Is Your Portfolio's High Active Share Really High?
18 Pages Posted: 29 Aug 2017
Date Written: June 9, 2017
Active Share ("AS") is increasingly used in the investment industry to measure the degree to which a manager makes active decisions. Some investors seem to fall into the logic trap of equating high AS with an automatic expectation of future outperformance. Being different from a benchmark certainly increases the probability that results will differ from that benchmark. But that just means the likelihood is greater that a portfolio will either materially outperform or underperform its index before fees.
But even in that context, there's an important first step that most investors seem to miss: what is high AS? Note that AS is a relative measure for any portfolio, not an absolute, because its calculation is dependent on the benchmark used. In this paper we show that the properties of the benchmark should be taken into account when assessing AS, otherwise there's a risk of misinterpreting this information. In this context there is no universal answer to whether AS is high or low. In particular, for a concentrated benchmark, it can be very hard to push AS to levels that are generally perceived as "high" without tilting the portfolio substantially to small cap stocks, which then may make the benchmark unsuitable. In this research, we provide a practical framework and method for investors to interpret AS correctly, and to compare different managers in order to make appropriate decisions in their portfolios.
The original developers of the Active Share concept, Cremers and Petajisto ("C&P"), showed a link between high AS and outperformance based on their research into a broad US mutual fund universe. This was documented in their 2009 paper "How Active is Your Fund Manager? A New Measure That Predicts Performance."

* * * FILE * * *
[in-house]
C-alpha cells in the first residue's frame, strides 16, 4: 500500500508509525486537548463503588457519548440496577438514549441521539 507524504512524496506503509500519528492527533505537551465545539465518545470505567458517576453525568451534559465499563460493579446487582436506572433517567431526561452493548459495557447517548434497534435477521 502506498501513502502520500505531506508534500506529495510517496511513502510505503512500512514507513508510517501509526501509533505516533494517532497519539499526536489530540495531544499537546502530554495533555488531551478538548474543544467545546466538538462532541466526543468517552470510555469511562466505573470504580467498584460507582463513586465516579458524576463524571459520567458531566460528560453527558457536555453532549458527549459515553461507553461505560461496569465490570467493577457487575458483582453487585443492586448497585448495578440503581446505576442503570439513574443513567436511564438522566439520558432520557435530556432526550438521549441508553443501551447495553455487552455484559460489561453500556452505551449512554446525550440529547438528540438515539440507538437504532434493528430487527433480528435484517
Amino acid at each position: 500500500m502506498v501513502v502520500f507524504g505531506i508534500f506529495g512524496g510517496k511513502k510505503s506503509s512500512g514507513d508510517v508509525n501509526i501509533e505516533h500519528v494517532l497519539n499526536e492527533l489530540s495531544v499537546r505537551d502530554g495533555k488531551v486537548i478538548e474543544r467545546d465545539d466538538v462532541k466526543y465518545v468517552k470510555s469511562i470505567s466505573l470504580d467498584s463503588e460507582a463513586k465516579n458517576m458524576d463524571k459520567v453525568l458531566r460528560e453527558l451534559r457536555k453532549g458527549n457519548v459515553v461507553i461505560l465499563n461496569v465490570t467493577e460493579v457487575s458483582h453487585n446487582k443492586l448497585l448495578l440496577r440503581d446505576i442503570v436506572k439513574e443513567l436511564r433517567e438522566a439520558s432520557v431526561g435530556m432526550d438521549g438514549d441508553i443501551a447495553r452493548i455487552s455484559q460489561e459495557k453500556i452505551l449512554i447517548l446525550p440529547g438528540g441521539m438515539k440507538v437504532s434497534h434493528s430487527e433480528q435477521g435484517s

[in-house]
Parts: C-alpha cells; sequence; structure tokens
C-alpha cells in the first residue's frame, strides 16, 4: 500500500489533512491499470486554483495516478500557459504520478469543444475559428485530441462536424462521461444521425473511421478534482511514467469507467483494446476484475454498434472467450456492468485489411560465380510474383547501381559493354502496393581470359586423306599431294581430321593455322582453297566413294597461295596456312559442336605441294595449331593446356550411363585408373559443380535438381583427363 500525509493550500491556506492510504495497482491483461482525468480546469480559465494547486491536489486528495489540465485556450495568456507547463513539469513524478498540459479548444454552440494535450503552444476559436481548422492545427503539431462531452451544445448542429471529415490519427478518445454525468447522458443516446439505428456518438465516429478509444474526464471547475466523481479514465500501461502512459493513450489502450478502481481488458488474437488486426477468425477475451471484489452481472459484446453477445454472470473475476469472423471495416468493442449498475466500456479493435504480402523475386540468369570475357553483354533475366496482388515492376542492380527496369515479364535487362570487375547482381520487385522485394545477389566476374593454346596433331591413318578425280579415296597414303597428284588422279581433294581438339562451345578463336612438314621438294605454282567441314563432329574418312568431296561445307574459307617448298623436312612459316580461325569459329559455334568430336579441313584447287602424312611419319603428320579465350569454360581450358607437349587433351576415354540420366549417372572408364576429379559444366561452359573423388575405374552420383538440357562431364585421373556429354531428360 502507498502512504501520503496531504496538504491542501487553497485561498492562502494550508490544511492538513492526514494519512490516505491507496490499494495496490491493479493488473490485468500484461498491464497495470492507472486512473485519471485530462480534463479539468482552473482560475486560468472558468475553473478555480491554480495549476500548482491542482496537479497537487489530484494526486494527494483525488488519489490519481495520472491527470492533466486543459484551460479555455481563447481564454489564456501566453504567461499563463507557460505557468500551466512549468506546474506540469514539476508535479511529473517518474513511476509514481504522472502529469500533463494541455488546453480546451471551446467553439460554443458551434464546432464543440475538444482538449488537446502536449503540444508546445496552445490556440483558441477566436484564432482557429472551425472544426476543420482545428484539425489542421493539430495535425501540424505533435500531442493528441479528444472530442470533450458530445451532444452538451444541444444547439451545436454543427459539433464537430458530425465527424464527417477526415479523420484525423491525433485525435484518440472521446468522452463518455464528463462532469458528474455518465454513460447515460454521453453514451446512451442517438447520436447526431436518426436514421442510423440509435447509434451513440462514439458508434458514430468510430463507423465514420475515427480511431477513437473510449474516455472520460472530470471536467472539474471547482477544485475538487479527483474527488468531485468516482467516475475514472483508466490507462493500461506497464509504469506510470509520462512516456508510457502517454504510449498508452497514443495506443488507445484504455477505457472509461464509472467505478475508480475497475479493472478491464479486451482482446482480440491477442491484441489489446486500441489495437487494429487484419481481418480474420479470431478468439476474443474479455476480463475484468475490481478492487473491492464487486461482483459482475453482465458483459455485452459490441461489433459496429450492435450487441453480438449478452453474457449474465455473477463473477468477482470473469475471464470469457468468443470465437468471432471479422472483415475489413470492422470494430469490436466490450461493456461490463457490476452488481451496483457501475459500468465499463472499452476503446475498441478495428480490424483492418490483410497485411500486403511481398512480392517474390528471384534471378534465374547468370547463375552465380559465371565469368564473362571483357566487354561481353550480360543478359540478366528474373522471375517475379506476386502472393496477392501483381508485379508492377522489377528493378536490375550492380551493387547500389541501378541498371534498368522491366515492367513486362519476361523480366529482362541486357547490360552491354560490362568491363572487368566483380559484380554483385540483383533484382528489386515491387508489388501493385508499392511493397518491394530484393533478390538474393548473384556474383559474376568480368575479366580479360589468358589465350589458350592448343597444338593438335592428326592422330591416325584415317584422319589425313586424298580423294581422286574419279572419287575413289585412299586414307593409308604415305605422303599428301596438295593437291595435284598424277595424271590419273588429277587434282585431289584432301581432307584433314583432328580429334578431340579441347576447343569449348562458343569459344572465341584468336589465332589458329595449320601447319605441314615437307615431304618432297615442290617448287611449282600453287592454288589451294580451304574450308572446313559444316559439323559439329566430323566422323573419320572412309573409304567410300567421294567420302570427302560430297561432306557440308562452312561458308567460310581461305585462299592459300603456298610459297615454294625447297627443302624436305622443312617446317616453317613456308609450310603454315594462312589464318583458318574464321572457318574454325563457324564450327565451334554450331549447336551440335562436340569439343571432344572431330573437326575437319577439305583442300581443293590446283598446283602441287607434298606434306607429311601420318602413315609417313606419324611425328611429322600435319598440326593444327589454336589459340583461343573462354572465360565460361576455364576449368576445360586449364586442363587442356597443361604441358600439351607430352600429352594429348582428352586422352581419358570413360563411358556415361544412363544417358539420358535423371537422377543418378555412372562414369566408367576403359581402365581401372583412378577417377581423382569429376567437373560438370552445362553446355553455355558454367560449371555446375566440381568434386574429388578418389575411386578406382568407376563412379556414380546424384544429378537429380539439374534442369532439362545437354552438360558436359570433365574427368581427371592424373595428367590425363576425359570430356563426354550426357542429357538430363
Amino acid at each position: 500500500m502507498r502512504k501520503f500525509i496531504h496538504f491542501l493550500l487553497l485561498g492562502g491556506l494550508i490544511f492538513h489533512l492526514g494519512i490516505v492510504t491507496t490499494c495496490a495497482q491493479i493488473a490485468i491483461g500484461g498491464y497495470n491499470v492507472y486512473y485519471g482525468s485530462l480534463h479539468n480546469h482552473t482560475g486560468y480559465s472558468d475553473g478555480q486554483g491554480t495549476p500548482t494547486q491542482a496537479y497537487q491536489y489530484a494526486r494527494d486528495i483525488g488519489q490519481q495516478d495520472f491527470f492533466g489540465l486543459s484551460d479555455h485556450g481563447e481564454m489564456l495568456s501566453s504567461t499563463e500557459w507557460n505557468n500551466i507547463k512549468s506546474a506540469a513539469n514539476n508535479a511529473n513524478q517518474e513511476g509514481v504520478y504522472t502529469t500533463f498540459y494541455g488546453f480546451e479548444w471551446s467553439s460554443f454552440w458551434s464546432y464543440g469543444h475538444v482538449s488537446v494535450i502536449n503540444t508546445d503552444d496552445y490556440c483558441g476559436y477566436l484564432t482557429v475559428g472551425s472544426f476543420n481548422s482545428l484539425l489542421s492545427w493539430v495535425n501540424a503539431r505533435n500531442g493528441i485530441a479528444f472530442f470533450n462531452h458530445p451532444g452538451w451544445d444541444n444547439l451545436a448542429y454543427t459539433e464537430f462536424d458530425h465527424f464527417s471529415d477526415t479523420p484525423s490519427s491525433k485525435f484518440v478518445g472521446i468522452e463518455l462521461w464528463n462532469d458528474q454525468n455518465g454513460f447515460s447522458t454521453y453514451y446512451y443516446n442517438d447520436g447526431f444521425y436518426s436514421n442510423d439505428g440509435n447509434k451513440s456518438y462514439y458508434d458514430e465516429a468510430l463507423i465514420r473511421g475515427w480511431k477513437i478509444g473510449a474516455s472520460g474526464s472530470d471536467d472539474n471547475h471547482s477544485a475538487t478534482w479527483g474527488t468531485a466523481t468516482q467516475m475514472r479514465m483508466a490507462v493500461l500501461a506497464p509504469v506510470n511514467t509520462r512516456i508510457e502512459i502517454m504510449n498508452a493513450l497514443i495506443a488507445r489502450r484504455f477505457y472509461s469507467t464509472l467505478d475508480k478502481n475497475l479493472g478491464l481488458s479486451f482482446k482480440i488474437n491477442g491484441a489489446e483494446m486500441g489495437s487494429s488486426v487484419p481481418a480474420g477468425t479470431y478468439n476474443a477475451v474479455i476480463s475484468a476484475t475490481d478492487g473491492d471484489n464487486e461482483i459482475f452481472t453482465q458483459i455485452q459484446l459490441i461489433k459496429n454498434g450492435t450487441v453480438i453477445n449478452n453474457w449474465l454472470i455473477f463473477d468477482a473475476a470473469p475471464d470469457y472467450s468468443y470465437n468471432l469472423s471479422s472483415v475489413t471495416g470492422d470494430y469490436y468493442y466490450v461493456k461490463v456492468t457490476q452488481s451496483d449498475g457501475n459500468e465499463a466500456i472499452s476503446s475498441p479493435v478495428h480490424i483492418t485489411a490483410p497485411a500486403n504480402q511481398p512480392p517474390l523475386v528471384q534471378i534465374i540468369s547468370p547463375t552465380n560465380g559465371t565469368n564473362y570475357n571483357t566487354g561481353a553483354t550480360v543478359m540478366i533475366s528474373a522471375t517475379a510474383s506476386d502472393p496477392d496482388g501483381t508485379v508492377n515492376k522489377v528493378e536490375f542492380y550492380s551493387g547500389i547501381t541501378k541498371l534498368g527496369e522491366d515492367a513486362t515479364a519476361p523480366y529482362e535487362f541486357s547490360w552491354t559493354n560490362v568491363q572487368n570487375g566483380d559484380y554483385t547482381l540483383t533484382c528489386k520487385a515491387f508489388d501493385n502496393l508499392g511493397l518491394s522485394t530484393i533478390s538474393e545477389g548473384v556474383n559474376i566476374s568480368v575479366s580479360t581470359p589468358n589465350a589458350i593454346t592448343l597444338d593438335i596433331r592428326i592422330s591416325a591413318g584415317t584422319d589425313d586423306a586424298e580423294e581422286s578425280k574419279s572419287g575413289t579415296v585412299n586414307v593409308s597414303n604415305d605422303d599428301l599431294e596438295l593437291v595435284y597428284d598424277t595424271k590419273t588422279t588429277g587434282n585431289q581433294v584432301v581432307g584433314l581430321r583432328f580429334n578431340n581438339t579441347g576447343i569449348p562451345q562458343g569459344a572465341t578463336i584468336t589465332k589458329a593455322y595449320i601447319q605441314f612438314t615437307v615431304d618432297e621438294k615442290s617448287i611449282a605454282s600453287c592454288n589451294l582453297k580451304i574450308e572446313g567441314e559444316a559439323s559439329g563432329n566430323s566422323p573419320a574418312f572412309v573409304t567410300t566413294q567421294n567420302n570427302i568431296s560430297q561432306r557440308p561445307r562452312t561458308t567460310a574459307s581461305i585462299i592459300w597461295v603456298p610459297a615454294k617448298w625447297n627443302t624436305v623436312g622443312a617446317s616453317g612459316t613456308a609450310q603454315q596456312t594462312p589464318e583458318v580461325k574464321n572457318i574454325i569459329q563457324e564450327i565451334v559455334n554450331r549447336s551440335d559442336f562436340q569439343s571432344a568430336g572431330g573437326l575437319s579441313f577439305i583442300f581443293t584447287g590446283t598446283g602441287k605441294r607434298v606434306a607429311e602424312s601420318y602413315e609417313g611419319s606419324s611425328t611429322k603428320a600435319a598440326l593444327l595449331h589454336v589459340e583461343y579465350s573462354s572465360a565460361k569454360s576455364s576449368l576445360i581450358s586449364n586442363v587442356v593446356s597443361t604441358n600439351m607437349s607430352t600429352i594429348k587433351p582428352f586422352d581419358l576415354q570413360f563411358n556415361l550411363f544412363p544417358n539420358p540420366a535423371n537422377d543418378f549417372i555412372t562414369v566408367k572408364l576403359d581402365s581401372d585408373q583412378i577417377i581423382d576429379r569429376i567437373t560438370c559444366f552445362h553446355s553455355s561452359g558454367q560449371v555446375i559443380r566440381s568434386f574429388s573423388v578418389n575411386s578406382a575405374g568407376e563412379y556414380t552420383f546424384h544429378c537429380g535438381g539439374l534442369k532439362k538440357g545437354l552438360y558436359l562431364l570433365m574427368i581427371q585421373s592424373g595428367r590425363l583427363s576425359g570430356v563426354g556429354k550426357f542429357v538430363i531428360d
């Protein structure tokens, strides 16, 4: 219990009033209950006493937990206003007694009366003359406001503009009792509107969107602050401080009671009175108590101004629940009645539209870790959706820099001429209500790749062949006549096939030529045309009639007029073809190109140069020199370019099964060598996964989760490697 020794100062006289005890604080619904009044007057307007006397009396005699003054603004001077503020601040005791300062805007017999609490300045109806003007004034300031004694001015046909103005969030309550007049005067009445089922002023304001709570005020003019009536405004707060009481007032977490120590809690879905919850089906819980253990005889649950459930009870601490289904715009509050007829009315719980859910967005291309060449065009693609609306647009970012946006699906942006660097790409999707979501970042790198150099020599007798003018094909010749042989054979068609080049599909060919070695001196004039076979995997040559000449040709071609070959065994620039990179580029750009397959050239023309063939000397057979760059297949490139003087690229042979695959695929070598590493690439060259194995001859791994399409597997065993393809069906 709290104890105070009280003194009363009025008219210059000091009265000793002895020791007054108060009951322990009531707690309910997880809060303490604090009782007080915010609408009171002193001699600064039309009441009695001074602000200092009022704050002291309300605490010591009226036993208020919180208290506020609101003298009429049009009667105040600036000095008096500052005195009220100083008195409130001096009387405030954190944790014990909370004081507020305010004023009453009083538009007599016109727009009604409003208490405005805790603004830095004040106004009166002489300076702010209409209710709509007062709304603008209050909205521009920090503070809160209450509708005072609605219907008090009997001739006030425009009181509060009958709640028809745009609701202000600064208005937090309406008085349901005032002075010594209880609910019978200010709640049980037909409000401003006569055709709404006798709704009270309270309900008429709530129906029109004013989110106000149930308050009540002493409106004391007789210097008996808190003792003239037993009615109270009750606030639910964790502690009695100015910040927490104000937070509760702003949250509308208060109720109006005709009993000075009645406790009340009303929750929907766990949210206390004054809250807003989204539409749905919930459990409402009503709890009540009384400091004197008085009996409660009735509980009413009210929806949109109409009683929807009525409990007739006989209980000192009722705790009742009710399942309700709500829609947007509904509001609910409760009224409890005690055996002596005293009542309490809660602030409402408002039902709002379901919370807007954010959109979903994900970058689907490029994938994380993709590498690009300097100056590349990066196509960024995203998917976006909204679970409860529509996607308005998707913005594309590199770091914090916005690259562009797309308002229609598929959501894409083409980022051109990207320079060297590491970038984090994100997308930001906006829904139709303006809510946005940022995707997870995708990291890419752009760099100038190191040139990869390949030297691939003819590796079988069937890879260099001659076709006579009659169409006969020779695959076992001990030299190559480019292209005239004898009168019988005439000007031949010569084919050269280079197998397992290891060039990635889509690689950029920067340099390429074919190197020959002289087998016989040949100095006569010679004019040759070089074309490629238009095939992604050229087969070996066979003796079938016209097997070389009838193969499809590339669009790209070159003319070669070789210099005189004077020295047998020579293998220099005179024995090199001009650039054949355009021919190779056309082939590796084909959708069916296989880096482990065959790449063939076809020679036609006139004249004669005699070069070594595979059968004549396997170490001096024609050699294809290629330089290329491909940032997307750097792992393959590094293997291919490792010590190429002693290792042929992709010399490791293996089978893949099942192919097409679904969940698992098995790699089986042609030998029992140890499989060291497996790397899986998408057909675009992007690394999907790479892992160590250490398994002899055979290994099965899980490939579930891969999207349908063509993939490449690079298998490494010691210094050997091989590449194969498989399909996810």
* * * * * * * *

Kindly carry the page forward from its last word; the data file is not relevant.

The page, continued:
As the popularity of AS has grown, investors have typically taken the ranges of AS from that research and assumed they were universal. For example, C&P's research showed their top quintile of AS scores approximately corresponded to above 90%. So investors may believe that AS over 90% is a prerequisite for outperformance. Certainly an AS over 90% can be called high against almost any benchmark, but as we'll show, even a 90% AS can have very different meanings depending on the benchmark.
Subsequent research by C&P and various other entities has noted that AS varies significantly across differing universes, and varies most with capitalization. The argument has been made that the link between AS and outperformance can be explained by other factors such as small cap bias, given that small cap portfolios tend to have significantly higher AS than larger cap portfolios.
Our research shows that it is the specific benchmark that substantially defines the range of AS for portfolios managed against it. This leads us to provide a straightforward method for investors to evaluate the AS of any portfolio. Based on the construction of the benchmark, it is then possible to determine whether from a relative perspective AS can be viewed as high, low or somewhere in between, given the conditions imposed by that choice of benchmark index.
We also look at value for money in the context of what level of fees investors are paying for the level of AS. In theory one could argue that higher levels of AS should justify, or be associated with, higher fee levels. The original C&P work found little evidence to support this argument. With the ability to identify more appropriate peer groups to compare AS against fees, we can revisit the question of whether investors paying higher fees tend to get higher AS.
Keywords: active, share, AS, outperformance, underperformance, value, investing
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